Cuba Approves Construction of First Catholic Church Since Revolution

Cuba Approves Construction of First Catholic Church Since Revolution

In what appears to be yet another attempt to claim it is “opening” itself to the world, the communist regime of Cuba is reportedly set to approve the construction of a Catholic church on the island for the first time since the Revolution banned public displays of religiosity, considering them antithetical to Marxism.

The BBC reports that Catholic residents of the eastern city of Santiago de Cuba have received permission to build a new church, using whatever material they can find. Organizers of the program explain that the government granted permission after Hurricane Sandy destroyed the main place of worship in the city, San Pedrito’s Church. In addition to San Pedrito, seven other churches were destroyed, and the hurricane significantly damaged 28 others.

The Catholic residents of Santiago have begun planning the building project, but they must recycle old materials, given the scarcities of the socialist economy. Their main material for constructing a church will be metal beams initially used years ago to build a stage for the arrival of Pope Benedict XVI. The beams have been sitting in an empty lot since 2012, when the Pope arrived on Cuban soil.

During his visit, Pope Benedict XVI delivered a speech in Havana’s Revolution Plaza, calling for the nation to embrace “authentic freedom.”

BBC reports that Cuba’s “attitude to religion has softened since the fall of the Soviet Union,” though the Cuban government still persecutes the faithful regularly, if not as aggressively, as in the 1960s. Then, hardline Catholics and Jehovah’s Witnesses, particularly, were considered “deviants” from Marxism–along with LGBT individuals and sex workers–and arrested, as the government was hard at work to eradicate any authority on the island aside from its own. The Cuban government has, however, been more traditionally lenient with the island’s pagan religion, Santería.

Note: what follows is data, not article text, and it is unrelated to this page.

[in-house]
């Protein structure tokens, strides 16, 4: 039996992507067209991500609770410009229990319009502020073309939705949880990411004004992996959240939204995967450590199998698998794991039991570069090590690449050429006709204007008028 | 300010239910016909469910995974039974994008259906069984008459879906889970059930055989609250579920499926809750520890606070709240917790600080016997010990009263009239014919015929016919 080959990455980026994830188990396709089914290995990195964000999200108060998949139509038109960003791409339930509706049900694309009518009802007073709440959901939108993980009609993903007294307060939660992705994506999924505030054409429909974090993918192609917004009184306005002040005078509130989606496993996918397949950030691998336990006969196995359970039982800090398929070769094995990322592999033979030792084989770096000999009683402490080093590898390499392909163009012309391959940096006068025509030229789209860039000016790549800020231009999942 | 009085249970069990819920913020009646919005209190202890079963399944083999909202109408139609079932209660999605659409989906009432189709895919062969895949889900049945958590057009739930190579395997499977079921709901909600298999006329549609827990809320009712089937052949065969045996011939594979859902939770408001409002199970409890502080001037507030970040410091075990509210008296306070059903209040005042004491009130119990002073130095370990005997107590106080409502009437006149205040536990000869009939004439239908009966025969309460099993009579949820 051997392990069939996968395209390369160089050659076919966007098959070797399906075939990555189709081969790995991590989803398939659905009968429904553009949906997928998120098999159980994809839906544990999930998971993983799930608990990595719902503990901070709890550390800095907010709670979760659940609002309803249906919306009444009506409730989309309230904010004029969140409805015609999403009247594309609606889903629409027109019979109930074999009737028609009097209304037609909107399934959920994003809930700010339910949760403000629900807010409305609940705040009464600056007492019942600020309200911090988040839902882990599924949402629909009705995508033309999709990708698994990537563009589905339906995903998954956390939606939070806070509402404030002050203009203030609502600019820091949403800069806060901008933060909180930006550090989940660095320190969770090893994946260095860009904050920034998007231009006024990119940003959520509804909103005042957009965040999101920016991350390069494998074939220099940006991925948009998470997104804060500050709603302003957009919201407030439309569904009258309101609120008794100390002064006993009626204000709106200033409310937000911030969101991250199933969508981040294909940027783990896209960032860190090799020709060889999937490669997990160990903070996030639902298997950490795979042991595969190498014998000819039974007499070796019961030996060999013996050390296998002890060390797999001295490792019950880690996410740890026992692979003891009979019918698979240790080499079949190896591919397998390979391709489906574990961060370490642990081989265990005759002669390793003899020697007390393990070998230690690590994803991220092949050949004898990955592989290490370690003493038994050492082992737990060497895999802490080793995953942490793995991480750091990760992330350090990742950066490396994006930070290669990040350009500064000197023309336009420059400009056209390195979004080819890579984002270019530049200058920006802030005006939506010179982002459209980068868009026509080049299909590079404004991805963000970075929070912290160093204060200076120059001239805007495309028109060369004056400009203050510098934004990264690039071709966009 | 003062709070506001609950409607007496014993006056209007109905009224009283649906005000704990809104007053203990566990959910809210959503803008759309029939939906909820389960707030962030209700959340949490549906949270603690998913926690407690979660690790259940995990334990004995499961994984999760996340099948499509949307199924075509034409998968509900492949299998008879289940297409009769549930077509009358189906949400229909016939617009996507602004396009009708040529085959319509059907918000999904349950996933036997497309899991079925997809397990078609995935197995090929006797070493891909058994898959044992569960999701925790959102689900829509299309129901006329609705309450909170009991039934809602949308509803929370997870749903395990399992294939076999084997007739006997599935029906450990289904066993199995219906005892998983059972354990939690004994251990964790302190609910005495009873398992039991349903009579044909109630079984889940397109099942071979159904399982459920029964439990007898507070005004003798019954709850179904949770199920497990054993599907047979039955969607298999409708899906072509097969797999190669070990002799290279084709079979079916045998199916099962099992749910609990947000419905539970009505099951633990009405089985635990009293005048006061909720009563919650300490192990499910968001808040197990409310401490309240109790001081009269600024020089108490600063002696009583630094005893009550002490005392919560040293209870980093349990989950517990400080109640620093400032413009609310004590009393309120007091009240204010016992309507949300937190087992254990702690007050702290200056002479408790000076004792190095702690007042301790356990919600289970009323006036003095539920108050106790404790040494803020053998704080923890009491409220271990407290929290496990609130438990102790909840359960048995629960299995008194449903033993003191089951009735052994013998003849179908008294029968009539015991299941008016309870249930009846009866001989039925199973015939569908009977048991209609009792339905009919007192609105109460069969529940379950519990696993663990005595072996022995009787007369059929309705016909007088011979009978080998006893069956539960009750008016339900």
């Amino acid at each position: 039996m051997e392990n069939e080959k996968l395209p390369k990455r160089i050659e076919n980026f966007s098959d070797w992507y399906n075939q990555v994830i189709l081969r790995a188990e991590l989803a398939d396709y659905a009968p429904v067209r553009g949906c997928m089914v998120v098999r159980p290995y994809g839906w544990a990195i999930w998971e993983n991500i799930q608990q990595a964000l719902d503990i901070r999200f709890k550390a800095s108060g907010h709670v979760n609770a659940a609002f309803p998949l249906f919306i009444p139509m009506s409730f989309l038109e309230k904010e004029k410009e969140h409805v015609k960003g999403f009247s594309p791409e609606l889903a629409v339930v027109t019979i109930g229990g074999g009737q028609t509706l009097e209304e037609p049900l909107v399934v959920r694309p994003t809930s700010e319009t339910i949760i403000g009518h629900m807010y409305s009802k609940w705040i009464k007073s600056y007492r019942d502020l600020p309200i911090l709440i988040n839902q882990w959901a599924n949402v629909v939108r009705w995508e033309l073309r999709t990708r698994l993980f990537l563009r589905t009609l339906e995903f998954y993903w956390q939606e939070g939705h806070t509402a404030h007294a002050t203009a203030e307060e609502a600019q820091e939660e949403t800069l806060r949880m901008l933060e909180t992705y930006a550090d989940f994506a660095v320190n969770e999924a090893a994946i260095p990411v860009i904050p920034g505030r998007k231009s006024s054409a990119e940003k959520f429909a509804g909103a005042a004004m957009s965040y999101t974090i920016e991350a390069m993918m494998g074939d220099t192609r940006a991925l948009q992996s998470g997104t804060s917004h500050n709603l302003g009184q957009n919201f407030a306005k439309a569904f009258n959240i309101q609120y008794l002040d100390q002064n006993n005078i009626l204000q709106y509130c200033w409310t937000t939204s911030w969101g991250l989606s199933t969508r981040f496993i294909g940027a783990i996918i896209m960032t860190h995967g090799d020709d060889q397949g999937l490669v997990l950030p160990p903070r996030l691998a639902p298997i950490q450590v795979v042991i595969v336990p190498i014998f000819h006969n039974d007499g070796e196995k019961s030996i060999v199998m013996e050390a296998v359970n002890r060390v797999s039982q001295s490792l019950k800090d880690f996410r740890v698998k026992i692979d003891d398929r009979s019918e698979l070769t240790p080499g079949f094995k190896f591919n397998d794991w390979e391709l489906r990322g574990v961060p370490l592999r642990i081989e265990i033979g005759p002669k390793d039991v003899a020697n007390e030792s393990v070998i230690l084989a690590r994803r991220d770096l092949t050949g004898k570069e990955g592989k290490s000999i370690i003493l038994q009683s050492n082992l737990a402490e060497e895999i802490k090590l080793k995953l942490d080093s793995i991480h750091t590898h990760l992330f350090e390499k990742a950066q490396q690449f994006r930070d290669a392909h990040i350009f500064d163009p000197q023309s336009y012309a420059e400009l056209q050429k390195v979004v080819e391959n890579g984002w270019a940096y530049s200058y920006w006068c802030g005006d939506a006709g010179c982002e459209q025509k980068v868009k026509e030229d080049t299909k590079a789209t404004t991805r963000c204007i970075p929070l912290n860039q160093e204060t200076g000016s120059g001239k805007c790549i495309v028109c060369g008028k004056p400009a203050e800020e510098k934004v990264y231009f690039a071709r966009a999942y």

Nonetheless, Catholics continue to be the objects of persecution in communist Cuba. One particular group of faithful Catholics–the Ladies in White, an anti-communist group comprised of the female relatives of political prisoners–are arrested at Sunday mass on almost a weekly basis. More than one hundred women dressed in white were arrested in July in one of the largest government crackdowns as they walked out of Sunday mass, praying for the victims of the 13 of March Tugboat Massacre, in which the Cuban government killed 37 men, women, and children attempting to escape the island by drowning them in a makeshift marine vessel.


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